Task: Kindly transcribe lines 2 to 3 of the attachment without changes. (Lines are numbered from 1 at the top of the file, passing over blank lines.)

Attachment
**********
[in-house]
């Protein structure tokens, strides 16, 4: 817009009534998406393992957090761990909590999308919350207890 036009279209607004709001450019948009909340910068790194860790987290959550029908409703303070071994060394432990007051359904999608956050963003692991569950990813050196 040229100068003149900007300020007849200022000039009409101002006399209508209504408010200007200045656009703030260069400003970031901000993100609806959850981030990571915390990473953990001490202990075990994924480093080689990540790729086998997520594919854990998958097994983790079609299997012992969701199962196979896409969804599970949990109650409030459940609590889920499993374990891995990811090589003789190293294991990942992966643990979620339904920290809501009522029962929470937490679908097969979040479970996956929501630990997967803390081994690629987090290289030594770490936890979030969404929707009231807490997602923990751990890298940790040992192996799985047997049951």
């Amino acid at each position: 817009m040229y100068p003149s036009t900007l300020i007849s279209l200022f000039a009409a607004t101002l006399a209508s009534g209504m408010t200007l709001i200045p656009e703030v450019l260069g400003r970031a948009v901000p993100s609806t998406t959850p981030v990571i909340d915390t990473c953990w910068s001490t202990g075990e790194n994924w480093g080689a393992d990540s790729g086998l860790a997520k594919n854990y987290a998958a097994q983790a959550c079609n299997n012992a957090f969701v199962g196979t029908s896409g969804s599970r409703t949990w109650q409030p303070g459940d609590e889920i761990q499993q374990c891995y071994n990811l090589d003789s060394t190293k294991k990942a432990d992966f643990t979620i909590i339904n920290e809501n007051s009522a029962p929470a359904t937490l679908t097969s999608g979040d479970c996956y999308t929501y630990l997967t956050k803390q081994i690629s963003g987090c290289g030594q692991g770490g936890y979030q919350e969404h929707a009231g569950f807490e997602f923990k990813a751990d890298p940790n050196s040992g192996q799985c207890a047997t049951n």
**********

């Protein structure tokens, strides 16, 4: 817009009534998406393992957090761990909590999308919350207890 036009279209607004709001450019948009909340910068790194860790987290959550029908409703303070071994060394432990007051359904999608956050963003692991569950990813050196 040229100068003149900007300020007849200022000039009409101002006399209508209504408010200007200045656009703030260069400003970031901000993100609806959850981030990571915390990473953990001490202990075990994924480093080689990540790729086998997520594919854990998958097994983790079609299997012992969701199962196979896409969804599970949990109650409030459940609590889920499993374990891995990811090589003789190293294991990942992966643990979620339904920290809501009522029962929470937490679908097969979040479970996956929501630990997967803390081994690629987090290289030594770490936890979030969404929707009231807490997602923990751990890298940790040992192996799985047997049951």
């Amino acid at each position: 817009m040229y100068p003149s036009t900007l300020i007849s279209l200022f000039a009409a607004t101002l006399a209508s009534g209504m408010t200007l709001i200045p656009e703030v450019l260069g400003r970031a948009v901000p993100s609806t998406t959850p981030v990571i909340d915390t990473c953990w910068s001490t202990g075990e790194n994924w480093g080689a393992d990540s790729g086998l860790a997520k594919n854990y987290a998958a097994q983790a959550c079609n299997n012992a957090f969701v199962g196979t029908s896409g969804s599970r409703t949990w109650q409030p303070g459940d609590e889920i761990q499993q374990c891995y071994n990811l090589d003789s060394t190293k294991k990942a432990d992966f643990t979620i909590i339904n920290e809501n007051s009522a029962p929470a359904t937490l679908t097969s999608g979040d479970c996956y999308t929501y630990l997967t956050k803390q081994i690629s963003g987090c290289g030594q692991g770490g936890y979030q919350e969404h929707a009231g569950f807490e997602f923990k990813a751990d890298p940790n050196s040992g192996q799985c207890a047997t049951n």